Facts About Castles

Facts About Castles - Or At Least A few Of Them

One of the more fascinating hobbies has to be traveling the world and visiting and learning facts about castles. When we think about castles, we think about princes and kings, towers and moats, great halls, dungeons, and very thick walls. Most castles have some or all of these. Castles were originally built with defense in mind. People could gather safely within the walls of a castle when invaders or other troublemakers were about. Castles were generally built on hills from where the surrounding countryside could be seen. To make the view of the surrounding scenery, and invading armies, even better, most castles had one or more towers or turrets. Castles build in low lying areas very often had a moat and drawbridge as a means of protection.

Although defense was the top priority, the owners of castles, usually a member or family of royal background, also decorated the interiors with vast banquet halls, great rooms, and especially from the Middle Ages on, with works or of art. Many castles reflect somewhat narcissistic characteristics of the landlord, others reflect a genuine taste for the arts. Most, though not all, of the world's more well known castles are to be found in Europe, and a goodly percentage of these are in Germany. One of the best ways to learn facts about castles is to stay a few days in them, and that is a distinct possibility in many cases. Otherwise, one simply takes a tour, which, for a good sized castle, can be an interesting all-day affair.

Beautiful Neuschwanstein - Arguably, the most famous castle in the world is Germany's Neuschwanstein castle. This beautiful castle has to be the most photographed of all of the better known castles. Even from several miles away, it is an imposing sight, perched on a Bavarian mountainside, not far from Munich. As castles go, it is one of the more modern ones. Many European castles are well over 1,000 years old. Neuschwanstein is a relative newcomer, build by a Bavarian king, Louis II in the late nineteenth century. Louis II is better known as Mad King Ludwig. If he was indeed mad, he certainly had his act together when it came to designs of artistic grandeur. If you visit Neuschwanstein it is a bit of a trek uphill from the parking lot and tourist shops, but a pleasant walk nevertheless. You can take a horse-drawn carriage if you prefer. It costs nothing to walk around the castle on the outside, or even venture into a courtyard. Pay a fee and you can tour the interior.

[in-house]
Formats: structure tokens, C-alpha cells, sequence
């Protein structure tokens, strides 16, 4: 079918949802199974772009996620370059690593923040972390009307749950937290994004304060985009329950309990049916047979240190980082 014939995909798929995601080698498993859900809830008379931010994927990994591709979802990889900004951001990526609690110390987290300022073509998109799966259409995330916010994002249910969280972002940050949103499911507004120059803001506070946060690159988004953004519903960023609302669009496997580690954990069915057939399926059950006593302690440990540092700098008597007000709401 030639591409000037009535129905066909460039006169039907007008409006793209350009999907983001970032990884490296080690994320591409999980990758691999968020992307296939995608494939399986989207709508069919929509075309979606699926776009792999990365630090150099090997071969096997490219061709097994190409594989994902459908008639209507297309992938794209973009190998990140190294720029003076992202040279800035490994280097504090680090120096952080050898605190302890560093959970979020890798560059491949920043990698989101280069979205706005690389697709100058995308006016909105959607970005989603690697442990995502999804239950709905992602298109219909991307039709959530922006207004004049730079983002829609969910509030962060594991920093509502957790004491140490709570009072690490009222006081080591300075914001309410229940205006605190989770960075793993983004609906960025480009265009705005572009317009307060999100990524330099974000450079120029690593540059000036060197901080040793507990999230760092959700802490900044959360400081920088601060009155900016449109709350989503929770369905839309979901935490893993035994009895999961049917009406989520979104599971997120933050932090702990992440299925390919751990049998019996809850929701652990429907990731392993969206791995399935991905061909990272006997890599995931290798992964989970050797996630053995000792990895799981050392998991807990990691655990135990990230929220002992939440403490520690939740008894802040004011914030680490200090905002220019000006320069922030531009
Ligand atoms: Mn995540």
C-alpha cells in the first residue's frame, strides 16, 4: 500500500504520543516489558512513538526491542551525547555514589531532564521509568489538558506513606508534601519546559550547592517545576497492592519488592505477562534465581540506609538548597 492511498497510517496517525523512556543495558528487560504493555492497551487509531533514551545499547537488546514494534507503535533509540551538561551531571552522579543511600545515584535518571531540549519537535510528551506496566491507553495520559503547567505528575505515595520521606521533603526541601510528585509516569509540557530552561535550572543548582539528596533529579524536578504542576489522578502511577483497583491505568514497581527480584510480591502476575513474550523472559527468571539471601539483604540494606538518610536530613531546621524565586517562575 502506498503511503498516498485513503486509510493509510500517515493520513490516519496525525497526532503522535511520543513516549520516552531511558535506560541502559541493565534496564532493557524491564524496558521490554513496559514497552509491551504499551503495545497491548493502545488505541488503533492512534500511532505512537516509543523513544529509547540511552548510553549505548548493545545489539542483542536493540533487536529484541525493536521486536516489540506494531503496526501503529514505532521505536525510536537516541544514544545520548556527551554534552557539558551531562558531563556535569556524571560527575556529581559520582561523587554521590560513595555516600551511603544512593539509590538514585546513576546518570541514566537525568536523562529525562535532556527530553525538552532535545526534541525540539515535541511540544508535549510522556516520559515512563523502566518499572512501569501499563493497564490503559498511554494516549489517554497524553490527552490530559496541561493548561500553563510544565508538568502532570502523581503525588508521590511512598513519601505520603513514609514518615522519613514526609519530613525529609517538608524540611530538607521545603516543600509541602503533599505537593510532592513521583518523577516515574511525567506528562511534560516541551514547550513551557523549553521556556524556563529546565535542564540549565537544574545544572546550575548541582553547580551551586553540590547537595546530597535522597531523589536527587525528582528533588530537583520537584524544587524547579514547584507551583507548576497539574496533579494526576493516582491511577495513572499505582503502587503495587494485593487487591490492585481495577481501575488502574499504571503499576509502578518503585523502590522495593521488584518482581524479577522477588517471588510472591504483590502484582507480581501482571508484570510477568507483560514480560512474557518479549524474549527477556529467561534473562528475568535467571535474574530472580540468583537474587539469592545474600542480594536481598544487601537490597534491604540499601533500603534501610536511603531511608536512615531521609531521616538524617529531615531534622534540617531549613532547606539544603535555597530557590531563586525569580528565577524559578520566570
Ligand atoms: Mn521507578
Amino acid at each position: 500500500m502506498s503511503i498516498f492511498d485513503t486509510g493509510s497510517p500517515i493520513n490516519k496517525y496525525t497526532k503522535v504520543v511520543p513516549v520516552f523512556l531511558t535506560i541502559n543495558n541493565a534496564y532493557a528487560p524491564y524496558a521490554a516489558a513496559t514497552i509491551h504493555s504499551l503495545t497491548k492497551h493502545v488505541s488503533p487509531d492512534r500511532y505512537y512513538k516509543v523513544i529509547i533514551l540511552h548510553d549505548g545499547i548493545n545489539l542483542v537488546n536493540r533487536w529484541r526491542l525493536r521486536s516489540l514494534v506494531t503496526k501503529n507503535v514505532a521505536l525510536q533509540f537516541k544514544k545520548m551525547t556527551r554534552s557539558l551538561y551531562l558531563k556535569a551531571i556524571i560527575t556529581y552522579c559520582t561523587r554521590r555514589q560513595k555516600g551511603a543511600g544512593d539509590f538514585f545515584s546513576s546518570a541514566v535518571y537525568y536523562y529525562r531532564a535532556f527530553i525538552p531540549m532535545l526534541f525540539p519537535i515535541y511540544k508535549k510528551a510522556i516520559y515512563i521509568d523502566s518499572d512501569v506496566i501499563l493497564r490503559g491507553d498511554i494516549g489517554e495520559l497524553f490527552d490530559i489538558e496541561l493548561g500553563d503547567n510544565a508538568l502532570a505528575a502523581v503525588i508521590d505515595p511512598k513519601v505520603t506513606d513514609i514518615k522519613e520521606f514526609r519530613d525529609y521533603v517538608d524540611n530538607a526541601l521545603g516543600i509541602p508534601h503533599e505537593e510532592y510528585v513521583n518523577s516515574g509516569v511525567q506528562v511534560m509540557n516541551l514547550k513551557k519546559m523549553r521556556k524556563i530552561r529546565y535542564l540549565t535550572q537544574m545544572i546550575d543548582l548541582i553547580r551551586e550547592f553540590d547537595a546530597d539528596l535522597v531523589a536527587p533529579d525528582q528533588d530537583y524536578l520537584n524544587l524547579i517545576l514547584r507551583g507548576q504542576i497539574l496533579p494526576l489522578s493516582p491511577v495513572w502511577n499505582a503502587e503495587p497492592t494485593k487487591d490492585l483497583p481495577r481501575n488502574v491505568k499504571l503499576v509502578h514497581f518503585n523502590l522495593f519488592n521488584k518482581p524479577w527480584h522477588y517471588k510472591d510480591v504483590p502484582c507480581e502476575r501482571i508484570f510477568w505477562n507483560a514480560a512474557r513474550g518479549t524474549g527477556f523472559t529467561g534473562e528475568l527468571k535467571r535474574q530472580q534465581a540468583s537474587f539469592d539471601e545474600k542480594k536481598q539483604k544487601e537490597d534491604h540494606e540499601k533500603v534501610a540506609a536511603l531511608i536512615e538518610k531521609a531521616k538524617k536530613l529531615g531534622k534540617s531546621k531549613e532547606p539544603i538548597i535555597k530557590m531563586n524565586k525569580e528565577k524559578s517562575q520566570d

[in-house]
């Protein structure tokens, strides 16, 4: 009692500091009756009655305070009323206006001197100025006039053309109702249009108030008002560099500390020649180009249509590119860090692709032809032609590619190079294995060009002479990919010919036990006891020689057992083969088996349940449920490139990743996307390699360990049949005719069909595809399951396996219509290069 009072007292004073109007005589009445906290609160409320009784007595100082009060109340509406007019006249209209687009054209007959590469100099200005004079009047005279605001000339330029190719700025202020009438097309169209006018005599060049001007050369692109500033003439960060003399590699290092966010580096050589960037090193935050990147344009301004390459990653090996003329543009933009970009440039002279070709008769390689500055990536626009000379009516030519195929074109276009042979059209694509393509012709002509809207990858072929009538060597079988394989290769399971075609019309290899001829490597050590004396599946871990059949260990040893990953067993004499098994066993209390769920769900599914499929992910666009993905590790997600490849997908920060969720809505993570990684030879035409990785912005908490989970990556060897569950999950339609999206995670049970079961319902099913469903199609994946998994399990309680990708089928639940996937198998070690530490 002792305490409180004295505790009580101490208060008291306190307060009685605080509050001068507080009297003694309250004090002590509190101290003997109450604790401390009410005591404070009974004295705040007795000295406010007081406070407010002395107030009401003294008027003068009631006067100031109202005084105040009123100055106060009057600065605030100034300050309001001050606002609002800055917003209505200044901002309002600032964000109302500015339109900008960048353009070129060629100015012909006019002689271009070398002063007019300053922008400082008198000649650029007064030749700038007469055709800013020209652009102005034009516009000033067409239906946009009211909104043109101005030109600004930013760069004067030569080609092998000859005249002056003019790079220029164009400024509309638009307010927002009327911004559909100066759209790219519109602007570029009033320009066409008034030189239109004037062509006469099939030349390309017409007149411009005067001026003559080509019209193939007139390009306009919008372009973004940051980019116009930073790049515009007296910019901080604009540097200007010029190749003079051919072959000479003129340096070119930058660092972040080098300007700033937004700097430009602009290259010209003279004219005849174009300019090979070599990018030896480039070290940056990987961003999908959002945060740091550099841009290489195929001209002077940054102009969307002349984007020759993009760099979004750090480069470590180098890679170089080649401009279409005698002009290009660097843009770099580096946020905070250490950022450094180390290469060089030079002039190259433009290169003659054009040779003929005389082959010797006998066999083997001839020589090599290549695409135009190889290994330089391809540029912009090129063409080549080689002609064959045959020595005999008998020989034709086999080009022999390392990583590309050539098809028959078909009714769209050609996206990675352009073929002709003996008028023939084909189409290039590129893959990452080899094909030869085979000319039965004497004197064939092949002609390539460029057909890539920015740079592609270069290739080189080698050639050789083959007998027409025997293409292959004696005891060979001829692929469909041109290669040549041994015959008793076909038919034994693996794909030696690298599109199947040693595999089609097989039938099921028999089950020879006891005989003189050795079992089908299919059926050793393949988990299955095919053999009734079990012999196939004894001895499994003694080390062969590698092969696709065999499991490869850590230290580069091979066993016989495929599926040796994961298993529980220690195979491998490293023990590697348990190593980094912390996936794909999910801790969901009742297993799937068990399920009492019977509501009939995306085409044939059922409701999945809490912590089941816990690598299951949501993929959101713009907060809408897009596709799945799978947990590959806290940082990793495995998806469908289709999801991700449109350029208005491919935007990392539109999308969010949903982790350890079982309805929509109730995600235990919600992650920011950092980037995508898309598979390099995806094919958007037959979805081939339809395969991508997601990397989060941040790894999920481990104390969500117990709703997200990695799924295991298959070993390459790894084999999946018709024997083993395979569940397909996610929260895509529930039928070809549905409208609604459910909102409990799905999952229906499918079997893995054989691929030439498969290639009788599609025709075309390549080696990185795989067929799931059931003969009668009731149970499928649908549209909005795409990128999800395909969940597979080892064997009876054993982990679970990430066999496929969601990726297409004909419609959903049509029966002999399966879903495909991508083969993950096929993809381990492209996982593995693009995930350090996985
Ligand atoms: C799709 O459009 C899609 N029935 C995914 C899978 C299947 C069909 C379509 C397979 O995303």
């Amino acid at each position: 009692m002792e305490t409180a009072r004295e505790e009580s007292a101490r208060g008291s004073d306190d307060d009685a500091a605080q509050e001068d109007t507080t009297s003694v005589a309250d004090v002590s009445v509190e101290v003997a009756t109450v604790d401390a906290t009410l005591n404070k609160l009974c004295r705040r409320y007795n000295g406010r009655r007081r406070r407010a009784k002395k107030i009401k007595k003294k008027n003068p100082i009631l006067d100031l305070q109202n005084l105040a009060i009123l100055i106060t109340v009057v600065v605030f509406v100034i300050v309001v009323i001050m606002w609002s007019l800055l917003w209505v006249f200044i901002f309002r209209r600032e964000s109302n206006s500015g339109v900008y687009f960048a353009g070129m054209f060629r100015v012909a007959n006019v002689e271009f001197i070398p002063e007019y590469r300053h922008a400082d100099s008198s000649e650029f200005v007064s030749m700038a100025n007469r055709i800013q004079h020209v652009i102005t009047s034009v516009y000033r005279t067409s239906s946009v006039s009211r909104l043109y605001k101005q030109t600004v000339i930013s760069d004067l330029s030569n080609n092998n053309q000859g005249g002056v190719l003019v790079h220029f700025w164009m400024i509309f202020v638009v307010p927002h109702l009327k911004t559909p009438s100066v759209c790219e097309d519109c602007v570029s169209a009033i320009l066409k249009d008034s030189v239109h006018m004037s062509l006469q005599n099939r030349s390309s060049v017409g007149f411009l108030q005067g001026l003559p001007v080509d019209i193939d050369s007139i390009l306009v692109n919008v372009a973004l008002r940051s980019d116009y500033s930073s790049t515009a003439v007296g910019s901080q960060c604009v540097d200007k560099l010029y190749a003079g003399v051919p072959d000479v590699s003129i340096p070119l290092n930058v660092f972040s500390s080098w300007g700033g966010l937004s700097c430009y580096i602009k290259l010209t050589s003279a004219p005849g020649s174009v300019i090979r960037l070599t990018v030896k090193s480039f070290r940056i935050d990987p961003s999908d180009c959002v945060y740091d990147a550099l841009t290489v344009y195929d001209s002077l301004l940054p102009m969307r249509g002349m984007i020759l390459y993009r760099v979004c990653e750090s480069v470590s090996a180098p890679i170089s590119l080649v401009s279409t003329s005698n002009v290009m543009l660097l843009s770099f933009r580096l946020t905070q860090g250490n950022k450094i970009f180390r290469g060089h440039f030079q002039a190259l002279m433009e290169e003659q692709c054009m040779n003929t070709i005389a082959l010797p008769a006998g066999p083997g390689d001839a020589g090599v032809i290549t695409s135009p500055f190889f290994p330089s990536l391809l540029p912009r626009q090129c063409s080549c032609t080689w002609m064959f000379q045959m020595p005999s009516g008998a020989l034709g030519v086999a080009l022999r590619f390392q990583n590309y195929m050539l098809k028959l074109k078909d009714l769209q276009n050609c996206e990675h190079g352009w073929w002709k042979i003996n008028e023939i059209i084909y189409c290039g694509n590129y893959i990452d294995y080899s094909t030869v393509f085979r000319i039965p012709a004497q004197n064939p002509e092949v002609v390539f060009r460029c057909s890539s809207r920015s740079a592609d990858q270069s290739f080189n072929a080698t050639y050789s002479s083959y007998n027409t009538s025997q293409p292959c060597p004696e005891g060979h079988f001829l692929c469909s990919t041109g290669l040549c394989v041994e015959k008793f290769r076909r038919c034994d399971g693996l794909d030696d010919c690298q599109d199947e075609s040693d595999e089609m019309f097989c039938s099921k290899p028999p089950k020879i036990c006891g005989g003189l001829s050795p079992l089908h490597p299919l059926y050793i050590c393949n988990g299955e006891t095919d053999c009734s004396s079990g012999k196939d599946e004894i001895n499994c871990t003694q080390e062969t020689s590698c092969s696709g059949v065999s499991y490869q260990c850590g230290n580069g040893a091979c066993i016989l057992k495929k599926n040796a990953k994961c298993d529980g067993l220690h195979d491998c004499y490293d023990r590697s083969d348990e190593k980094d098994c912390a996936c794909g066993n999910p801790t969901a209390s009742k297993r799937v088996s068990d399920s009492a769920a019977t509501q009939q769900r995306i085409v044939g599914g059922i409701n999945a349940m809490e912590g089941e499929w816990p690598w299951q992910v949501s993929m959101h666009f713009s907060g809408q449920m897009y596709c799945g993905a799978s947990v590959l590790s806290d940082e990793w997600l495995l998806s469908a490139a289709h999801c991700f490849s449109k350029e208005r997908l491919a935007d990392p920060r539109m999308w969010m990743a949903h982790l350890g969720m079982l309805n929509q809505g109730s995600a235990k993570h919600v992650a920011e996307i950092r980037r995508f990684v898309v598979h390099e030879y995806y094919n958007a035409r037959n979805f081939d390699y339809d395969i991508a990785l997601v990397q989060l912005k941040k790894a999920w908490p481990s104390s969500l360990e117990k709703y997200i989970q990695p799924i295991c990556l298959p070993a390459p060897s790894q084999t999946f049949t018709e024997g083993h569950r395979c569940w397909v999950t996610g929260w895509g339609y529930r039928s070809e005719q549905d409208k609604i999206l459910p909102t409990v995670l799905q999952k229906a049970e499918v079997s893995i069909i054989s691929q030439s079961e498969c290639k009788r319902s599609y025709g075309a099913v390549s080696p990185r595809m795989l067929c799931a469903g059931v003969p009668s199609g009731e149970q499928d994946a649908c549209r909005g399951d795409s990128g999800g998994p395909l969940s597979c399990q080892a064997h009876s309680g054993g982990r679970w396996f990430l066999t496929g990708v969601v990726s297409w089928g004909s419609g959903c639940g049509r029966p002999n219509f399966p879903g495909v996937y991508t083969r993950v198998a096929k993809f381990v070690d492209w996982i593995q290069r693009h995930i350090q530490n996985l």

The most famous view of Neuschwanstein is from suspended footbridge about 1/4 mile from the castle. On a foggy day you might not even see the castle or only catch occasional glimpses of it. If you should meet with such a misfortune, there is a large full color poster of the castle near the parking lot, and you can take a picture of that. Looks exactly like the real thing!

Another Frankenstein - Another famous German castle, though primarily due to its name, is Frankenstein castle. In reviewing facts about castles, one might expect Frankenstein castle to be a home of monsters. This castle has nothing to do with the monster, who is totally a work of fiction. Frankenstein castle is a beautiful castle in Germany's Rhine-Main district, and features outstanding views of the surrounding valley. Its claim to fame lies in being the home of Sir George von Frankenstein, who was mortally wounded while fighting a dragon to rescue his secret love. The dragon fared no better. Thus was born the legend of Sir George (or St. George) and the Dragon.

Magnificent Hradcany - Across the Southeastern border of Germany lies the Czech Republic, with the capital, Prague, a little more than an hour's drive from the border. On a hill atop Prague is the magnificent Prague Castle, also called Hradcany Castle. This castle takes up a huge area overlooking Old Prague, with its centerpiece being a Gothic masterpiece, the St. Vitus cathedral (which also by the way, has a statue of St. George and the Dragon in the courtyard). Walk around the outside of the cathedral for a view of quite a collection of gargoyles. Hradcany is the home of the President of the Czech Republic.

Dracula's Castle - Facts about castles are intertwined with myths about castles. If you are disappointed in not finding monsters in Frankenstein castle, you might travel to Romania and visit Bran Castle, the supposed home of Dracula (Vlad The Impaler). The truth is, this is a touristic gimmick. Dracula did not live in Bran Castle, and in fact lived in what was at the time another country.


Hamlet's Castle - Yet another mythical figure in the world of castles, is the supposed inhabitant of Kronborg Castle in Denmark, Shakespeare's Prince Hamlet. If there ever was a real Prince Hamlet, and that is doubtful, he did not live in Kronborg Castle (still referred to at times as Hamlet's castle). It is a beautiful castle however, located an hour's drive north of Copenhagen on the northeastern tip of the island of Zealand. The castle has a moat, complete with swans and a drawbridge, towers, a large banquet hall and several cannon pointed menacingly over the Sound, towards Sweden. There is an interesting legend connected with the castle however. In the dungeon (it has one of these also) is a stone statue. It is a statue of a sleeping Viking, Holger Dansk. The legend is, in times of great trouble, Holger Dansk will awaken to defend Denmark.

Facts about castles are more difficult to come by in the United States. There is the Hearst Castle in San Simeon, California, which is reputed to be a very interesting place to visit. And, if you can't afford to travel to Bavaria to visit Neuschwanstein, try Disneyland, California. Sleeping Beauty's Castle was modeled after Neuschwanstein, but is on a much smaller scale. Still impressive with the fireworks.